I tried the Last of Us years ago on an old PS3 gifted to our family, but I didn’t go past 30 minutes. Now that the Last of Us Part 1 is finally on PC, I finally played it the proper way. I long wondered why Playstation players were so obsessed with the series. Now I see that the Last of Us is a masterpiece, but also not quite “the greatest game ever made” like some fanatics think.
The Last of Us Part 1, a Rough Road to PC
Back when the PS4 was in full swing, my wife’s nephew gifted us a PS3. Years before that, I heard Playstation players gloat over how great the Last of Us was. I finally tried it on that PS3, but the dated graphics and console controls were just yuck. As primarily PC gamer, I lasted 30 minutes before giving up on it.
Fast forward to 2023. Not only did I watch the Last of Us on HBO and love the story, but I preordered the PC version Sony finally committed to releasing. That PC port did not release well. It was quite a performance mess, even after delaying the release a month. There was a ton of drama around all the issues, but Naughty Dog finally fixed enough of the issues to earn Steam Deck verification.
That was my cue to finally play. Well, now it plays, even on Steam Deck.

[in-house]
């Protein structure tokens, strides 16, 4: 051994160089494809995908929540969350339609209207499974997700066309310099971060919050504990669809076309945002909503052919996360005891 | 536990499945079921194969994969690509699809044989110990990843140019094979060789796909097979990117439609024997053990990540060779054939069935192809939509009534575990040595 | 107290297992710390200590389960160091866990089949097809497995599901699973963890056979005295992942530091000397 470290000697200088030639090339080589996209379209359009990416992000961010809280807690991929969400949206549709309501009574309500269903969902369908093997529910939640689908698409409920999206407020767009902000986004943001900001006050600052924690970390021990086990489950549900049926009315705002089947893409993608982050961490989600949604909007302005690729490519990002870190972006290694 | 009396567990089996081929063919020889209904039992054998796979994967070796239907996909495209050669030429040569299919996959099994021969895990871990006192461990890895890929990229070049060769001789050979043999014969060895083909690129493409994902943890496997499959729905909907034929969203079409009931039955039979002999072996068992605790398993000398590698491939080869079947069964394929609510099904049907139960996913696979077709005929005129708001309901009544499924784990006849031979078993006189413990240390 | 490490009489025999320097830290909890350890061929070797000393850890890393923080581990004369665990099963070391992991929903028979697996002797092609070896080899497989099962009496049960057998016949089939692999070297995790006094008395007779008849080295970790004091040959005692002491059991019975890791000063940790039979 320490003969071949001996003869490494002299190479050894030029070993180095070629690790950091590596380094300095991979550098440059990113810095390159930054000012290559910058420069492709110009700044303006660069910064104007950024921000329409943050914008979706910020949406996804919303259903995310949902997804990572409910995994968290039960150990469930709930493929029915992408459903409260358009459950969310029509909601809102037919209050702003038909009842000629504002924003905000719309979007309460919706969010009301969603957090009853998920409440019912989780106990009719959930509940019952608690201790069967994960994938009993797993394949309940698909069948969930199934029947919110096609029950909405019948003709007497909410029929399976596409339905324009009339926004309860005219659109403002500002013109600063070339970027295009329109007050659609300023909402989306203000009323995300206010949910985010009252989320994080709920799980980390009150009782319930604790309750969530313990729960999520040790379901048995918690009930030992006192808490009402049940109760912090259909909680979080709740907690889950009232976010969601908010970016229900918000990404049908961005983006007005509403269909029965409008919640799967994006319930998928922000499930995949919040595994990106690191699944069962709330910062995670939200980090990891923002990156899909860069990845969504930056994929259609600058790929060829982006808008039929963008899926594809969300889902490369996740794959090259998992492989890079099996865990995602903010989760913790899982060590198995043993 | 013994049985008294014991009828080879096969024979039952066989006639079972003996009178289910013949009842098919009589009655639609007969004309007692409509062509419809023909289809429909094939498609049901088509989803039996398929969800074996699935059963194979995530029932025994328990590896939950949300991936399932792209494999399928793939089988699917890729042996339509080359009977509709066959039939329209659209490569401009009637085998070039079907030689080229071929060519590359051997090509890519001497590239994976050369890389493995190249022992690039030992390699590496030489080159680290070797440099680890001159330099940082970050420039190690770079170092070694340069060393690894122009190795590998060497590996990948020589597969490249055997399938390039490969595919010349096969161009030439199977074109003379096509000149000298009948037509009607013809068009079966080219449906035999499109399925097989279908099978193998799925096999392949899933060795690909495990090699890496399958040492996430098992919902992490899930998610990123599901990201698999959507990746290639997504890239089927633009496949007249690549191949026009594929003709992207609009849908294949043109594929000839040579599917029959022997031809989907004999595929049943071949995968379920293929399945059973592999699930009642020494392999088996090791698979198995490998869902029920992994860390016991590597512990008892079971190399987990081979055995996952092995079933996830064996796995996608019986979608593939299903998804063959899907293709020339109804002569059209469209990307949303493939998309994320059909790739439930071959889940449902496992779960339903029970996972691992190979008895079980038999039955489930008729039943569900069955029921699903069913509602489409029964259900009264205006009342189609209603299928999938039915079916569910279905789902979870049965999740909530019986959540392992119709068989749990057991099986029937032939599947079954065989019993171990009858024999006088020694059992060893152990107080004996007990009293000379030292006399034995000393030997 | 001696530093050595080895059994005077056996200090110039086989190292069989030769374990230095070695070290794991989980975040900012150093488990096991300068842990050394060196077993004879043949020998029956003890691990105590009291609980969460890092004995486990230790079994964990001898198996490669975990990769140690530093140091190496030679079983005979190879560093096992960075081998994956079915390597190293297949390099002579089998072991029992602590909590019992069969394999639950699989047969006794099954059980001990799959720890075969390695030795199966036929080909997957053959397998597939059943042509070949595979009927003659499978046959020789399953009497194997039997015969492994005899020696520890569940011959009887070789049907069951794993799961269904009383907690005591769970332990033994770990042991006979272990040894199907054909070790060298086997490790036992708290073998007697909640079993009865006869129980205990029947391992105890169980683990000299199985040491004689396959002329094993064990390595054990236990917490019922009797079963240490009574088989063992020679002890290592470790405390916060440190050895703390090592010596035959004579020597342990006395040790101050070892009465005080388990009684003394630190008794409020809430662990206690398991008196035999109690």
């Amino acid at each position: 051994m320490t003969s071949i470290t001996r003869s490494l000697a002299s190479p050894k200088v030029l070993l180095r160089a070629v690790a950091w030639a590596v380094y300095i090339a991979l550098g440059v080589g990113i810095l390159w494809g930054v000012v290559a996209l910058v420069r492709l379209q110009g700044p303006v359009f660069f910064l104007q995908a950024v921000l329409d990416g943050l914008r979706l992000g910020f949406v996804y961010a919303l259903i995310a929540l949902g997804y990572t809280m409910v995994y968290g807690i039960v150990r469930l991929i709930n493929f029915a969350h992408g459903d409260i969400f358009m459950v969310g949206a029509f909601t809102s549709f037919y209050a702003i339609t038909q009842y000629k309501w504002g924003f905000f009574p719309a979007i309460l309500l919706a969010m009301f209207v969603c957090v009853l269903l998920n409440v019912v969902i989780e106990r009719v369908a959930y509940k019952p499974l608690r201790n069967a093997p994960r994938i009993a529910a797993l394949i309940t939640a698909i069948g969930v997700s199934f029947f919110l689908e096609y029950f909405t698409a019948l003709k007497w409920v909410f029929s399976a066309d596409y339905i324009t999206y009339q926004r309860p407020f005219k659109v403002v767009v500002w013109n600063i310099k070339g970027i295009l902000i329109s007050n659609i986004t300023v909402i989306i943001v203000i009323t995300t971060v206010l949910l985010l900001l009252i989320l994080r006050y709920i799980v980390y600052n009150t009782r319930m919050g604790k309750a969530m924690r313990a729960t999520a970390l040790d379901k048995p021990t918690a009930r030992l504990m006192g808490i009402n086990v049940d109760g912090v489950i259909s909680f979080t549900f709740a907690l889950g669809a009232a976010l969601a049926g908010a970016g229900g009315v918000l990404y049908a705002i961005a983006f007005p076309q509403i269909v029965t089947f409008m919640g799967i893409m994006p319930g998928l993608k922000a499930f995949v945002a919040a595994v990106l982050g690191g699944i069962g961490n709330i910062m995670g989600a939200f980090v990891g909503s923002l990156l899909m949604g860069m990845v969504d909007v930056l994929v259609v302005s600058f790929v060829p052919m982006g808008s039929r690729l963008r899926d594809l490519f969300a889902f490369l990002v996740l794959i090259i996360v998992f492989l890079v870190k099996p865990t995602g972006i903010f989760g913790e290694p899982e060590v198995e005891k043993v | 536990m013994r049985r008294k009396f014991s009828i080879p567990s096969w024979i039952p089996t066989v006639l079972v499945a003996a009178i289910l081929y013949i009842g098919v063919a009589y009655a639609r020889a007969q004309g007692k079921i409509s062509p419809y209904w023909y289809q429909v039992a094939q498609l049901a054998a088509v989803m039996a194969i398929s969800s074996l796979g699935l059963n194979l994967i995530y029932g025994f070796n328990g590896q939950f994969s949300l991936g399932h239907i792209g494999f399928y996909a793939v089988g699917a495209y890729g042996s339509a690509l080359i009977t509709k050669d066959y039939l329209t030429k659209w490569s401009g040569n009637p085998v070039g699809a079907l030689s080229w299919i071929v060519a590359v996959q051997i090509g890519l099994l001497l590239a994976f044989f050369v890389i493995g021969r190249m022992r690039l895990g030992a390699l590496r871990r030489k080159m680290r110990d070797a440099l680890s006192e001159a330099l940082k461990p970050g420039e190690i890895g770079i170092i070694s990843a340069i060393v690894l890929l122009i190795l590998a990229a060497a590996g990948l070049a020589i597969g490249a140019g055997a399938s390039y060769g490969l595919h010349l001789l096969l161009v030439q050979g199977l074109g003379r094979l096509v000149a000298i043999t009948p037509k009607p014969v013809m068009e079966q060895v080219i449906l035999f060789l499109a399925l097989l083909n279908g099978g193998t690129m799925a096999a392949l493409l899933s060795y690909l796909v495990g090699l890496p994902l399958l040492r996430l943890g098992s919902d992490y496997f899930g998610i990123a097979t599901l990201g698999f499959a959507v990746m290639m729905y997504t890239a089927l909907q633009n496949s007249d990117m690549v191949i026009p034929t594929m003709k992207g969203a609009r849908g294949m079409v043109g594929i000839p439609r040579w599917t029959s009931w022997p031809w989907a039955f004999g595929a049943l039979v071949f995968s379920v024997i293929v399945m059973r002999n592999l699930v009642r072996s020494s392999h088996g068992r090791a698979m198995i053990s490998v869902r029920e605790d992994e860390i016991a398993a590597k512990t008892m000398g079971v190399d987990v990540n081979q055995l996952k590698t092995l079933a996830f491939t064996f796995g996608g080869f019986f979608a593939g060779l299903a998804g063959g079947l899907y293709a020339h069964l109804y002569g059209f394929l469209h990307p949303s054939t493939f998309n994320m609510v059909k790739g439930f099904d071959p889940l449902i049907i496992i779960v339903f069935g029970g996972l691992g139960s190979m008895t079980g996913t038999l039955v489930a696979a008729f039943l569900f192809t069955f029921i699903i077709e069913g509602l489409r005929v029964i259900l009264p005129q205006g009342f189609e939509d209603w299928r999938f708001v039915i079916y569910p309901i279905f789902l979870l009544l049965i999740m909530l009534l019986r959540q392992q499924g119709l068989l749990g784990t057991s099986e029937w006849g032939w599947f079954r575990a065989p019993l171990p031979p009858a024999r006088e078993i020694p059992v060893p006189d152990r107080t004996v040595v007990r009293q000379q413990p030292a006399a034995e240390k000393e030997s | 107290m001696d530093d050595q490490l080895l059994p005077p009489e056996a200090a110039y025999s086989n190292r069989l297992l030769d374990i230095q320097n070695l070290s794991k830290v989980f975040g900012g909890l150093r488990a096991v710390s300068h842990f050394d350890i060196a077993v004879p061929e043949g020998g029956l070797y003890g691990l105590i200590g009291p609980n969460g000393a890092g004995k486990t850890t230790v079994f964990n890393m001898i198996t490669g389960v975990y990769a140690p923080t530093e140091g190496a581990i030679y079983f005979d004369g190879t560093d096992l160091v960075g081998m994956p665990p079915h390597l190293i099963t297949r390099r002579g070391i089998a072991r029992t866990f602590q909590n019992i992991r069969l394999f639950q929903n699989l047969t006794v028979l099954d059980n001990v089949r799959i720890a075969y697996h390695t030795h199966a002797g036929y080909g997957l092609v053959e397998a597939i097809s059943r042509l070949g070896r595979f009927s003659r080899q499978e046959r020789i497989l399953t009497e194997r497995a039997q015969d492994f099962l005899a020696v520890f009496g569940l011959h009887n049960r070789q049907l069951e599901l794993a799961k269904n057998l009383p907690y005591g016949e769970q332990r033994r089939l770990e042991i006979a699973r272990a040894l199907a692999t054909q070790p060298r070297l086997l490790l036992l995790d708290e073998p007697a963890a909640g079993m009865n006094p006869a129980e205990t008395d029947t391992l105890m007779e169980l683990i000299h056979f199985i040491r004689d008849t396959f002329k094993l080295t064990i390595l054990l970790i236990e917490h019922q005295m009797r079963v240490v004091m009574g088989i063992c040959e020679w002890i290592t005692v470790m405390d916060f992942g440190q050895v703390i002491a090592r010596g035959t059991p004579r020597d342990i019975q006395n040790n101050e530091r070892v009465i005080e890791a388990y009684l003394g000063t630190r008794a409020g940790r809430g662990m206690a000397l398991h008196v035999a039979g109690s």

The Last of Us Part 1 Reminds me of Alan Wake
With all graphics option maxed and HDR on, the game looks great, but very familiar. Sure I tried a bit of it on the PS3 years ago, but it was something else. I realized the graphics, animations, gunplay and puzzles reminded me a lot of Alan Wake.
Their stories are different, but I think the Last of Us is clearly inspired by Alan Wake (which originally released years before it). The visual style is like Alan Wake with the lights on. That’s not a bad thing, because we need more games like this. I just find it funny how Sony fanatics claimed there was no game like it before. That’s not entirely true.
The Last of Us Part 1 did accomplish 2 great things. First, it’s story of a mycelium mutation infecting humans is a great twist on the tried and true zombie formula. Second, it either created or mastered the “dad sim”. The latter elevates it above Alan Wake a bit.
The Dad Sim
Alan Wake is all by himself the majority of the time. The Last of Us, is Joel and Ellie together for most of the game. Covering each other, solving puzzles together and various interactions with each other. Their relationship starts out cold, but they end up family.
I think the true turning point of their relationship in the Last of Us Part 1 was when Joel was seriously injured. Ellie took care of him and then Joel saved her from “the Hunters”. The whole journey built up their bond, but that stretch of game is where they truly cemented it. The people they lost along the way and bond they built is what makes this game so special.
Even the Left Behind DLC I played after the main game built on Ellie background and the lengths she went to to protect Joel during his recovery. Having watched the HBO Last of Us series, it’s a treat to relive those story moments and see where the game differs from the show.